any unexpected lubrication system failures, and ultimately, equipment
damage. The following are areas of concern for maintaining a properly
functioning lubrication system:
- Cleanliness. Dust, dirt, grit and wear particles
in the lubricant supply must be kept to a minimum. Filters and strainers
should be serviced regularly to avoid circulating contaminants within
the oil, as well as to avoid excessive pressure drops that can reduce
the quantity of oil supplied to the gear drive.
- Lubricant condition. The service life of a lubricant
is negatively affected by a number of factors, including high temperatures,
water and/or emulsions, solid contaminants and operating environment.
An oil sample should be drawn from the oil sump at scheduled intervals
and analyzed by the lubricant supplier or a reputable maintenance
provider. The lubricant supplier should be consulted for typical
oil change-out limits for the particular oil used.
- Sensor/switch settings. An annual check of all switches
and sensors should be performed to verify operation as per lubrication
system schematic-specified settings. System vibration and environmental
conditions can alter settings, ultimately affecting critical timing
and initiation of sensor functions.
- Auxilary pump function. Pumps and other motorized
accessories should be checked at scheduled intervals to verify operability,
proper oil delivery, pressures and motor power draw. Relief-valve
settings should be checked to ensure that the required oil delivery
is supplied to the gear drive at the proper pressure.
- Flow and pressure check. Flows and pressure drops
at the cooler, filters and inlet to the rotating equipment should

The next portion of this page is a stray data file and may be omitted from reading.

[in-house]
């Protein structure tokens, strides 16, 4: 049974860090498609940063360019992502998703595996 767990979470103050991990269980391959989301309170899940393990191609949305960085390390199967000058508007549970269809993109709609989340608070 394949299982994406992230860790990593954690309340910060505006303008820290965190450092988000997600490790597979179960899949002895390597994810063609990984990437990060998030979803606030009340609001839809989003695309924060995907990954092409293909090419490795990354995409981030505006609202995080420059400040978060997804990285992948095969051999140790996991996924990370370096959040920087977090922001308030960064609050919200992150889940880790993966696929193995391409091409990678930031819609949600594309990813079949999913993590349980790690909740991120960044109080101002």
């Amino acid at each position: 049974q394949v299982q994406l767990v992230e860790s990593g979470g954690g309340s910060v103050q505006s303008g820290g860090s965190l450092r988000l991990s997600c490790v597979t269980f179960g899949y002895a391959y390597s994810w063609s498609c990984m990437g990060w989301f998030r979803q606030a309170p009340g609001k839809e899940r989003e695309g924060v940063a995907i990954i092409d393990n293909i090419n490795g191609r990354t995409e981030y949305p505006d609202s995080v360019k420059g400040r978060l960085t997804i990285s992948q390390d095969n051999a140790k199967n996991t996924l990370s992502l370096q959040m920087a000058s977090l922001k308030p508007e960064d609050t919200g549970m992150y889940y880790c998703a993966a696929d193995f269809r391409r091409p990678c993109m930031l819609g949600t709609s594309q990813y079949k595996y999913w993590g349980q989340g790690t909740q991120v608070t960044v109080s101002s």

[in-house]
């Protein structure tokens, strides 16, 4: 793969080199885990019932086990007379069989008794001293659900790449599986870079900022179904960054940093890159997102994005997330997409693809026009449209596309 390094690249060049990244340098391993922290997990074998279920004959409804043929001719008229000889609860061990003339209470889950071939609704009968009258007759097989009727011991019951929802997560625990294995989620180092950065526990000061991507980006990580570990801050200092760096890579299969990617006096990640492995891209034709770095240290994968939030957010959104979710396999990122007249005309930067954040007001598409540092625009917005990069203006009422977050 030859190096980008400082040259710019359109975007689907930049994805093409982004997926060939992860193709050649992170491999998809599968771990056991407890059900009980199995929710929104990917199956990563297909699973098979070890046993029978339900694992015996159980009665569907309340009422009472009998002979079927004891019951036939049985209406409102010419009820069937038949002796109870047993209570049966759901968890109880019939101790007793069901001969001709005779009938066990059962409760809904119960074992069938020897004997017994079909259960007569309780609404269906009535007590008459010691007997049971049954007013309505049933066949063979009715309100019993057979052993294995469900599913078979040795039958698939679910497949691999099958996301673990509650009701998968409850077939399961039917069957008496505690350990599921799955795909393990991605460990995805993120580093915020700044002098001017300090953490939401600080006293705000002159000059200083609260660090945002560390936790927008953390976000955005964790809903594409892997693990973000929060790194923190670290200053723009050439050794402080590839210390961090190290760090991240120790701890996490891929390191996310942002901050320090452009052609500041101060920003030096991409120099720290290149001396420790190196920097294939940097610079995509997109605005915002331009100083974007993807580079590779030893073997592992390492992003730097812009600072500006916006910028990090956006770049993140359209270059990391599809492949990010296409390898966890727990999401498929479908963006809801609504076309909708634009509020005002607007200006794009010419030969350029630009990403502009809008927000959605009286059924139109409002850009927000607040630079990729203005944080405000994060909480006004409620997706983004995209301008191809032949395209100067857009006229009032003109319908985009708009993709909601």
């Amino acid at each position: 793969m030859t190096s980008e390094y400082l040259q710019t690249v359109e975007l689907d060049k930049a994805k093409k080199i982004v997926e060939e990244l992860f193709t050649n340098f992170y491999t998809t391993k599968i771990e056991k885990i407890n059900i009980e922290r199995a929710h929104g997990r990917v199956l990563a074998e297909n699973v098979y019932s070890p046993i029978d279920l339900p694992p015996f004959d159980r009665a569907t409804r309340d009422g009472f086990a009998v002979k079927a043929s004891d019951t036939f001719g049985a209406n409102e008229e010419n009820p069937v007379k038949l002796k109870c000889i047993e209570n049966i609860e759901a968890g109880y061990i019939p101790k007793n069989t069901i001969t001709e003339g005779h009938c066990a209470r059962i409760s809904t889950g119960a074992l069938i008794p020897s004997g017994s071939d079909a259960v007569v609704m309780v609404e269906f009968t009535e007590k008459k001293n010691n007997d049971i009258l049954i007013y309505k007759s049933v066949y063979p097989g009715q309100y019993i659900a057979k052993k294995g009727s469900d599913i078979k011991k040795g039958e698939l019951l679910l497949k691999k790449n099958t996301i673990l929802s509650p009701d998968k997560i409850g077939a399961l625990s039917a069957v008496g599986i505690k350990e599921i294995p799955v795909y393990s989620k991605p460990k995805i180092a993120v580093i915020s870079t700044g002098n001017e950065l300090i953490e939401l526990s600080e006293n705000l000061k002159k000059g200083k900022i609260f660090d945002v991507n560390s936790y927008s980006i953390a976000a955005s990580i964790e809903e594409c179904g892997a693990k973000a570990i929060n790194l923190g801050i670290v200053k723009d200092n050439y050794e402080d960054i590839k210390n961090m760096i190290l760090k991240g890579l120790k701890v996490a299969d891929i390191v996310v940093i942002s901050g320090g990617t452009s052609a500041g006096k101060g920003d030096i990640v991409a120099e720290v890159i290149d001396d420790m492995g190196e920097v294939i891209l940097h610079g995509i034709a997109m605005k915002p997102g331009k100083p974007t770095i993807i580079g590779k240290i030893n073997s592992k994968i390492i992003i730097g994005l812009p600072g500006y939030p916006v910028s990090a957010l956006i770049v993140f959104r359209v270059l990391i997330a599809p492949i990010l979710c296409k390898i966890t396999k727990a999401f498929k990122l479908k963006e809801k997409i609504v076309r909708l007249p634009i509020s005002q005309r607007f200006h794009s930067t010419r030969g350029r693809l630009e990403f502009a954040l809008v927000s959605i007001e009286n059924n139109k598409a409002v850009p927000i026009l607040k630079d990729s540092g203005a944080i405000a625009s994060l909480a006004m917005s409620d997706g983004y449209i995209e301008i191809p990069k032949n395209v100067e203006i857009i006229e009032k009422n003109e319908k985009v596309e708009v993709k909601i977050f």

be routinely monitored and recorded to identify any adverse trends
that might be developing.
- Cooler condition. An annual check of cooler condition
is important to maintain cooler efficiency. Water-cooled heat exchanger
coolant ports should be checked for any fouling or blockage. All
sacrificial anodes should be replaced. Air-oil cooler core fins
should be checked and cleaned of any dirt build up that would affect
heat transfer efficiency.
- Breathers. Oil breathers should be checked frequently,
as they will become dirty. Any blockage in the breather could potentially
lead to leakage elsewhere in the drive to relieve pressure.
- Visual component check. The entire lubrication system
should be checked daily for all indicator gauge readings, pipe connections,
vibration, bolted connections, oil leaks or seepage, loose accessories
and wiring connections.
- Sound levels. The operating sound level of the pumps
should be routinely noted. Any increase in sound level could indicate
the presence of air in the lube system, blockage at the pump intake,
air leaks in the pump shaft seal, worn or loose parts in the pump,
filter blockage or high oil viscosity from the pumped fluid being
- Greased points. Some motors and pumps are equipped
with greased bearings, which must be lubricated at manufacturer-recommended
The lubrication system plays a vital role in the successful
operation of a gearbox. Continuing such success is largely dependent
upon the uninterrupted supply of the proper quantity, quality and
condition of lubrication oil.
Developing a systematic method of inspection, condition
verification and documentation, as well as partnering with a lubrication
and/or manufacturing expert that can provide further insights into
lubrication system operation, is essential. This will help to avoid
any unexpected lubrication system shutdowns and possible subsequent
Jules DeBaecke is vice-president of engineering
with Norristown, PA-based Philadelphia Gear Corp. You can
reach him by email: firstname.lastname@example.org